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I'm installing two packages this afternoon into some long langs with foundationless frames. I have some drawn comb from a dead out I'm going to seed them with. Should I alternate drawn comb with empty frames or just put all the comb next to each other?
 

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I'm installing two packages this afternoon into some long langs with foundationless frames. I have some drawn comb from a dead out I'm going to seed them with. Should I alternate drawn comb with empty frames or just put all the comb next to each other?
Recently, I attended a lecture by natural beek Chris Harp (though he uses Langs instead of TBHs), and one of the things that he said was that he creates "visual walls" for the bees so that they know where to build their comb. I'm not explaining it well here, but you can see my notes on his lecture at:
HTML:
http://happyhourtopbar.blogspot.com/2014/04/chris-harp.html
. Based on that info, I think it makes sense to add empty bars between the comb, but I can also understand that you may not want to give them more space than they can defend.

What if you just put most of the empty comb all together, but put an empty bar between the last two combs on the end(s)? That would give them some comb to get started, but it would also guide them to where you'd like them to start building.
 

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I started my package with 3 drawn bars from my other hive. When I went back in on day 3 to retrieve the queen cage, I added an empty bar between 2 drawn combs. Then on day 10 after package install, I added another empty bar between drawn comb. I've been feeding them syrup for 30 days, and they have drawn out all the additional bars that I have given them. I will say, on a couple of the empty bars that they didn't get the comb placement just right. Because the pieces were small, I chose to remove them rather than to reposition them. So it's important to check on the bees weekly when the comb is being drawn.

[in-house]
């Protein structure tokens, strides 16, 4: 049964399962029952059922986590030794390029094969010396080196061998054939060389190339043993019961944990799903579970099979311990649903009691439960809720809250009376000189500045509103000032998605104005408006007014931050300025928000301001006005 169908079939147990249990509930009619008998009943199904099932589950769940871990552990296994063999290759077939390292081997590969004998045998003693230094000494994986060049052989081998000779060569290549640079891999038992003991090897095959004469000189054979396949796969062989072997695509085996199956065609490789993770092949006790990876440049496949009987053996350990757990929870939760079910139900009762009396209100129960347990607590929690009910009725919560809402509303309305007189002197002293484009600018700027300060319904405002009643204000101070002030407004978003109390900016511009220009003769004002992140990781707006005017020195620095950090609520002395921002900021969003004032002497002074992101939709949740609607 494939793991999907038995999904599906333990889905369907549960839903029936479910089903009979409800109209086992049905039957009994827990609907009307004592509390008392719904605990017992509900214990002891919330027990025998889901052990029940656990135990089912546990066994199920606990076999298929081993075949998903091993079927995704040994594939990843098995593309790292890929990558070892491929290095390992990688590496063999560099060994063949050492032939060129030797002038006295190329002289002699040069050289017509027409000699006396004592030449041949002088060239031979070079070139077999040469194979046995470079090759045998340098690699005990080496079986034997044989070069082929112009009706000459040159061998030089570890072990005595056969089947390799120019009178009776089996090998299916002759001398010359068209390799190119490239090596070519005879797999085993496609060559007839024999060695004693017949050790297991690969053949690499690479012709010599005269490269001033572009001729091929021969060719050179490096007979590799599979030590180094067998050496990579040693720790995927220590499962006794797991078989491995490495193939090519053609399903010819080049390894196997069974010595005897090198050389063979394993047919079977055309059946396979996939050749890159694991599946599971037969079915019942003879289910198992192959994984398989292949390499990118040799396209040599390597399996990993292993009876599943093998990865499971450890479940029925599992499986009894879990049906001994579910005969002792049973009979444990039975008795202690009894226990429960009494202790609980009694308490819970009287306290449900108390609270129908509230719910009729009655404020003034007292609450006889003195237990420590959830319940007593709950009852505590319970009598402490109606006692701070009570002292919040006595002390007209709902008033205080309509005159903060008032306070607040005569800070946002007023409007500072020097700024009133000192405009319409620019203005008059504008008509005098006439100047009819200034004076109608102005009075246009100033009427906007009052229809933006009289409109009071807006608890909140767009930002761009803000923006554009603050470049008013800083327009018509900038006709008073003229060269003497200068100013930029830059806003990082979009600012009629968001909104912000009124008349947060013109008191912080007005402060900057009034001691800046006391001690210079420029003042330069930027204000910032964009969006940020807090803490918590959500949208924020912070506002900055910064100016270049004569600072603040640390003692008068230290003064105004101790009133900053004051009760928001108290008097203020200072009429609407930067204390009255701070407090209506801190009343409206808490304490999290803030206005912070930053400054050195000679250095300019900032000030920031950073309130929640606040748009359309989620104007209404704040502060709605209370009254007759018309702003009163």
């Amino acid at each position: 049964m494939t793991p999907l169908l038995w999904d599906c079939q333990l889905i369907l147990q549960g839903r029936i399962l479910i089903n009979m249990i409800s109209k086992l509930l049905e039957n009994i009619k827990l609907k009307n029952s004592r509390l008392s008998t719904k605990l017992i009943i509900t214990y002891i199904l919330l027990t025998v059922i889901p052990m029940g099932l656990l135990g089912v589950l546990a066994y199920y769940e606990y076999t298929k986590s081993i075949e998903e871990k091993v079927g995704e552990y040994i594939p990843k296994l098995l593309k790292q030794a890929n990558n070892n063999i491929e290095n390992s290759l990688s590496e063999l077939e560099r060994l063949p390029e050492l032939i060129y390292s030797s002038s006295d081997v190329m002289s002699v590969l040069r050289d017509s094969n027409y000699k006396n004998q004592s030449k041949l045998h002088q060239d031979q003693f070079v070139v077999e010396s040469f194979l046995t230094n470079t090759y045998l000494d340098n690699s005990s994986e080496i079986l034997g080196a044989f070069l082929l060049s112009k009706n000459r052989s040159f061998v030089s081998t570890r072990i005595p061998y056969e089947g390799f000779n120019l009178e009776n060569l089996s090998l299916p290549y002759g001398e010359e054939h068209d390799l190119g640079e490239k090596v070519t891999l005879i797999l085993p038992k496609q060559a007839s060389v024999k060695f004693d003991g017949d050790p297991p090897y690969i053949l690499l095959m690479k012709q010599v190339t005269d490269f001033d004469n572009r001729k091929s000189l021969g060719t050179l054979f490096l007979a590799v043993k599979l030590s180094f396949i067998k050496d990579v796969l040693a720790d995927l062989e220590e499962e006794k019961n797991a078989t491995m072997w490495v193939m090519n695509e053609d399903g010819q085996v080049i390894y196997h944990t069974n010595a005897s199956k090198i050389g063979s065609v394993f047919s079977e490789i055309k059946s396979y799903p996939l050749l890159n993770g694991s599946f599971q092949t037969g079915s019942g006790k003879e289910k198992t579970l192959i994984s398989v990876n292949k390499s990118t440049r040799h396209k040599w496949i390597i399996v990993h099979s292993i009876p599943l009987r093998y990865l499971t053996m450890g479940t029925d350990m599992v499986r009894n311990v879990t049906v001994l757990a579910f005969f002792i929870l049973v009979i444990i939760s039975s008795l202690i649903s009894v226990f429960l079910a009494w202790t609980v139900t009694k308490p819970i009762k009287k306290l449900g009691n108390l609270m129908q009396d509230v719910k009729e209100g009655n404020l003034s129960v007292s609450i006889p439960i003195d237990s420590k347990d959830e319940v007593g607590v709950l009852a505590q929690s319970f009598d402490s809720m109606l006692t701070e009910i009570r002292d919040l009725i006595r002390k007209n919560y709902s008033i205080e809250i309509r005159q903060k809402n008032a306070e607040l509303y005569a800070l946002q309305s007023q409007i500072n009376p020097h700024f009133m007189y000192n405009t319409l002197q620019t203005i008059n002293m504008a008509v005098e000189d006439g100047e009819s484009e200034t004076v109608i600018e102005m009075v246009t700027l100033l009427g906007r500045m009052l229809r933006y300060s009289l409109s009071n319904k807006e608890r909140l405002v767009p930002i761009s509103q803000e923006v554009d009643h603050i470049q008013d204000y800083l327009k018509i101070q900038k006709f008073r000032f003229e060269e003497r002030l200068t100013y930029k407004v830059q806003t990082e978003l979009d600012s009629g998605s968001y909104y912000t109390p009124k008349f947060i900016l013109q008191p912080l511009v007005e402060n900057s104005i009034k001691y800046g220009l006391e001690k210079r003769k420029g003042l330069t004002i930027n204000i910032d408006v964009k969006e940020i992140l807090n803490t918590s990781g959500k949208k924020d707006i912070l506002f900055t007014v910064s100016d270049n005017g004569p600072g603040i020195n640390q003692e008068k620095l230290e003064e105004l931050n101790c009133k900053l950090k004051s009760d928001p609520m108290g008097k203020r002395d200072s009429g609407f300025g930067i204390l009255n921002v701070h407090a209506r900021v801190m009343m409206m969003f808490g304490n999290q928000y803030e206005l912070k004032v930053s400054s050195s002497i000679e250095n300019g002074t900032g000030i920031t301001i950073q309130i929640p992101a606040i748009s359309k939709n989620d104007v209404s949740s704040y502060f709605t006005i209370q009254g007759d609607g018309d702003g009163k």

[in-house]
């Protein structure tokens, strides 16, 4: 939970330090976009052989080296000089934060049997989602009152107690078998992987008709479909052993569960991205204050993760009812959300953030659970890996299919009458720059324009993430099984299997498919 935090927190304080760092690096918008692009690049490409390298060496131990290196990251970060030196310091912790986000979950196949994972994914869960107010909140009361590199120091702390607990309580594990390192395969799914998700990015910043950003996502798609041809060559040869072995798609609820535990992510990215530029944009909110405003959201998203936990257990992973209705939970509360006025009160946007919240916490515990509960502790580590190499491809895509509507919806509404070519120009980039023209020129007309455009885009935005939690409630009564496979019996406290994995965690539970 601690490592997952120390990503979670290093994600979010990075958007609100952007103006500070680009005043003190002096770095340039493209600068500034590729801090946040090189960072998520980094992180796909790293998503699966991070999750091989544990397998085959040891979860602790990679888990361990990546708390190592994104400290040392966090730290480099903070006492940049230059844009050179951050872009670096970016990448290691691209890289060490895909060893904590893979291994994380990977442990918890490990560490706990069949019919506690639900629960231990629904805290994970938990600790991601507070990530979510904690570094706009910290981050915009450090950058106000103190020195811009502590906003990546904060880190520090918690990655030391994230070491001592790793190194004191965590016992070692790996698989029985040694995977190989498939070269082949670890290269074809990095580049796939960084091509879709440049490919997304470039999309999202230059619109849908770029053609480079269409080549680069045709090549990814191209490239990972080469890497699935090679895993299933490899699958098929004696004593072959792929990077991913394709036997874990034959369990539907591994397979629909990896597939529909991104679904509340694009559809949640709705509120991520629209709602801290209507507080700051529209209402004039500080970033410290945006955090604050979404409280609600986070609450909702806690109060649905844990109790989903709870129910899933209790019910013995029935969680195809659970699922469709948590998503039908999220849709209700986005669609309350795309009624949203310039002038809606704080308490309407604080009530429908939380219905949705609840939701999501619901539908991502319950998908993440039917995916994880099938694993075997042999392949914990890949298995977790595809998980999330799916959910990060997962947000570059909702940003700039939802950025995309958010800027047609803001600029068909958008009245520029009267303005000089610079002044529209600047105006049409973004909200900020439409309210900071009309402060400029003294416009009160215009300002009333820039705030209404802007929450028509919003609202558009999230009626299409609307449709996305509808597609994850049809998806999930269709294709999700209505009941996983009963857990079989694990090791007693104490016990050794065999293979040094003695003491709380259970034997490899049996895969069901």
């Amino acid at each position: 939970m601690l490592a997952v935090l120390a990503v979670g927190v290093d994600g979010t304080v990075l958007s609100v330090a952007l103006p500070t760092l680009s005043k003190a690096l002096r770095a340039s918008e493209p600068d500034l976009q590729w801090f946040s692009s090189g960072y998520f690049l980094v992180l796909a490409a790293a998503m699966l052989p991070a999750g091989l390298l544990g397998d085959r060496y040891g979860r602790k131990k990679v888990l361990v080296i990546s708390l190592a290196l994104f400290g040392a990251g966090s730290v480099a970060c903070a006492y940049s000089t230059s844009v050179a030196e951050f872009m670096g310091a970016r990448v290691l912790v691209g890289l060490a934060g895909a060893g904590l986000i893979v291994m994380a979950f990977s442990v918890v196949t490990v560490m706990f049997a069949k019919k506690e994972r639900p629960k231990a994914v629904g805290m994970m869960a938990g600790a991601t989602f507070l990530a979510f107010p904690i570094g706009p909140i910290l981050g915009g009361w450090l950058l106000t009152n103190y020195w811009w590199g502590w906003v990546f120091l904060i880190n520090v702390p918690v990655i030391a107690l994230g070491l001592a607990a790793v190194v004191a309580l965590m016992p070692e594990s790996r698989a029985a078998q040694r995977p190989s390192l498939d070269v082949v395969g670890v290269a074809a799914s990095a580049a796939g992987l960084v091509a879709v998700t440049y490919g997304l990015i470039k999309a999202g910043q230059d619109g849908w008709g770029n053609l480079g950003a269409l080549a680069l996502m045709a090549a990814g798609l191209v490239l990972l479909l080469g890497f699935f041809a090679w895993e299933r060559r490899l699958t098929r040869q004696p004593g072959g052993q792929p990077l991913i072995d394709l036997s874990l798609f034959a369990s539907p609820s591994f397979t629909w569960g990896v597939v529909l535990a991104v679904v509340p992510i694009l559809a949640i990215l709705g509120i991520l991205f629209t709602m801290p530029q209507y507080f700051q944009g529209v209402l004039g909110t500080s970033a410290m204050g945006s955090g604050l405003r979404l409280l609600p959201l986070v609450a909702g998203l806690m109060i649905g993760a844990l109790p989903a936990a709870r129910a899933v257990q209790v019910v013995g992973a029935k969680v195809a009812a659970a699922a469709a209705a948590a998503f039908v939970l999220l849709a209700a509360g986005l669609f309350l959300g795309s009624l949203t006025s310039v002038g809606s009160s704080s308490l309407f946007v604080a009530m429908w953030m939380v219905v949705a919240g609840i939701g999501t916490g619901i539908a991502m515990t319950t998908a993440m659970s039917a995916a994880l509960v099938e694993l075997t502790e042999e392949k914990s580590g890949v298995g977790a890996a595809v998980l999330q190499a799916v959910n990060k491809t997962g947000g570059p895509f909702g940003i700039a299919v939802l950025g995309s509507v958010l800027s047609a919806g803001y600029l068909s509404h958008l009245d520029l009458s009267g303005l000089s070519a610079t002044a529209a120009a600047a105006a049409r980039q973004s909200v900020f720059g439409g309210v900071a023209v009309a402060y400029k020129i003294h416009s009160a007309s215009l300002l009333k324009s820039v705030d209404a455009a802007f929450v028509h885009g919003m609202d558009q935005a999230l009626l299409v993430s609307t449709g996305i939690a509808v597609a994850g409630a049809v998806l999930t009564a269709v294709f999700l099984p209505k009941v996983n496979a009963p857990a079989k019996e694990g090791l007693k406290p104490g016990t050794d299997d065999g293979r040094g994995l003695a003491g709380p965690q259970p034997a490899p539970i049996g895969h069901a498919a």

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If you are indeed using foundationless frames, do exactly what you planned to begin with. One frame pulled, one empty, etc. This will encourage the bees to draw the frames out without problems. Also don't give them too much room in the beginning. Give them about 8 total frames in the start, then once they draw out those frames, push empty frames into the nest once there is enough bees to take care of them.
 

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Alternating works very well in a brood nest (which a new package will be building first) not well in a super (for future reference)...
Just curious as to why it doesn't work so well in supers. Is that because they will just make the exisiting comb to have wider "fins"?
 

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>Just curious as to why it doesn't work so well in supers. Is that because they will just make the exisiting comb to have wider "fins"?

Brood comb is very consistent in depth. Right about 1" thick. This is the correct depth for a larvae to develop correctly so the variance is extremely small. Honey comb varies greatly in depth from 1/4" to 2 1/2" with most around 1 1/2" or so. If you insert an empty frame between two drawn frames in the brood nest there is only one correct course of action and that is to build a brood comb, which will be 1" thick, between those two brood combs. If the frames are tight together only one will fit. In the honey supers with two drawn combs and an empty between they will just make the drawn combs thicker and ignore the empty frame because there is no reason not to make honey comb thicker and it's less work than making a new comb that will require three more walls--two caps and a midrib--which will take more wax and more work.
 
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